As of this weekend, Verizon Fios customers can make their own cable bundle. Isn’t that everything you’ve always dreamed of? It’s called Custom TV and a base package is about $55 and doesn’t include Internet. For an extra ten dollars you get decent Internet, base channels, and two add-on packs.
They call the no-Internet package “standalone,” but that’s not really true. A standalone service is about accessing content solely through the Internet. Isn’t that the whole deal with HBO Now? All you need is the web to watch “Girls.” The $55 package is just, basic, basic cable. There’s no sports included in any of the packs.
But good luck trying to figure out if it’s something you could buy. Don’t even try to browse pricing and channel selections, it’s like entering the fifth circle of hell just seeing if it’s available in your market. I currently pay Verizon for my Internet and cable, and even I could barely validate my address to see what’s up. My house doesn’t exist in their database.
The Washington Post reported that Verizon FiOs President Tami Erwin told CNBC in an interview on Friday that they think this move will attract young consumers. She said:
Customers want choice and increasingly customers have choice on video, and we’ve said very clearly we expect to be the preeminent broadband provider in the market, but we want to give customers choice on how they acquire and how they buy video. I think about millennials and how millennials are viewing video today for example.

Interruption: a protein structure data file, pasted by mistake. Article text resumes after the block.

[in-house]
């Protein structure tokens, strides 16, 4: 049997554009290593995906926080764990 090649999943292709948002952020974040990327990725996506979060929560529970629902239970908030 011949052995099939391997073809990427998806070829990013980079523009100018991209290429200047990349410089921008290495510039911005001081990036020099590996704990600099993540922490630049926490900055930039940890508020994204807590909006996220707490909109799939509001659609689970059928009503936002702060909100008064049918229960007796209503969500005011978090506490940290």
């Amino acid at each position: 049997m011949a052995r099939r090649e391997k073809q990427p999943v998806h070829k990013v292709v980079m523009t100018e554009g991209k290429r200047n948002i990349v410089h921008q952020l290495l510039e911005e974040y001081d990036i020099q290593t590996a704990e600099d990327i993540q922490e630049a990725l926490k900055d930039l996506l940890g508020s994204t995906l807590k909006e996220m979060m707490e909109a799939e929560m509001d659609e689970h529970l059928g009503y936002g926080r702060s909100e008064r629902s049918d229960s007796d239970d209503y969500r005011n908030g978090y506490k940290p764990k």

To get a customized bundle that’s worth anything, it will still cost about $100 a month, possibly more if you want premium channels and the ability to load two web pages at the same time. And cord cutters want ease and convenience. There is still a pretty infuriating lack of free will involved with signing your soul away to companies like Verizon, who want to verify your zip code sixteen times before it lets you see price points. It’s notable that they’re trying to change their ways and get in on the HBO Now and Sling TV game. But cable packages like this are certainly three steps back from where economic, easy television watching needs to be. Too little, too late.